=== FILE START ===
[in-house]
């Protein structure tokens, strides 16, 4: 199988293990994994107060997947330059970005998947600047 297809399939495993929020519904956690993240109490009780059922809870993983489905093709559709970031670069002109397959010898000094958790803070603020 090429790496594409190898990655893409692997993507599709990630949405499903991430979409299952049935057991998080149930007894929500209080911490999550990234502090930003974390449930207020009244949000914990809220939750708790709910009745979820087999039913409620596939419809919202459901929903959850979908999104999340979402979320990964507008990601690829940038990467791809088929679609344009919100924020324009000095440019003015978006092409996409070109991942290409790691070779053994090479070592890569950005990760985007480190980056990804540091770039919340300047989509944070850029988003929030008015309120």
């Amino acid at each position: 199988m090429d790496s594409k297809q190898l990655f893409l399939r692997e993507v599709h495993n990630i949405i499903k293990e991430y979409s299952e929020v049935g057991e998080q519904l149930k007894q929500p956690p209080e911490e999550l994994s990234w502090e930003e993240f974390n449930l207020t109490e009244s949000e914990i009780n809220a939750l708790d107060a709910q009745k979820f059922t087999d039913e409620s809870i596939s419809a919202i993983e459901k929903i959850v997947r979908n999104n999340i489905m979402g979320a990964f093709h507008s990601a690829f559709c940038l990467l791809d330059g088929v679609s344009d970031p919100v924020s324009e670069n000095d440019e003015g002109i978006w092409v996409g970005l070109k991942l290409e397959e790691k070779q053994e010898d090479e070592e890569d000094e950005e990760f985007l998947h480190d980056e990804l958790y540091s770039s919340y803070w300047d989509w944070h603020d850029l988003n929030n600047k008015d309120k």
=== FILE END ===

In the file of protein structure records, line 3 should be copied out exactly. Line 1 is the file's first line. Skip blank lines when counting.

């Amino acid at each position: 199988m090429d790496s594409k297809q190898l990655f893409l399939r692997e993507v599709h495993n990630i949405i499903k293990e991430y979409s299952e929020v049935g057991e998080q519904l149930k007894q929500p956690p209080e911490e999550l994994s990234w502090e930003e993240f974390n449930l207020t109490e009244s949000e914990i009780n809220a939750l708790d107060a709910q009745k979820f059922t087999d039913e409620s809870i596939s419809a919202i993983e459901k929903i959850v997947r979908n999104n999340i489905m979402g979320a990964f093709h507008s990601a690829f559709c940038l990467l791809d330059g088929v679609s344009d970031p919100v924020s324009e670069n000095d440019e003015g002109i978006w092409v996409g970005l070109k991942l290409e397959e790691k070779q053994e010898d090479e070592e890569d000094e950005e990760f985007l998947h480190d980056e990804l958790y540091s770039s919340y803070w300047d989509w944070h603020d850029l988003n929030n600047k008015d309120k």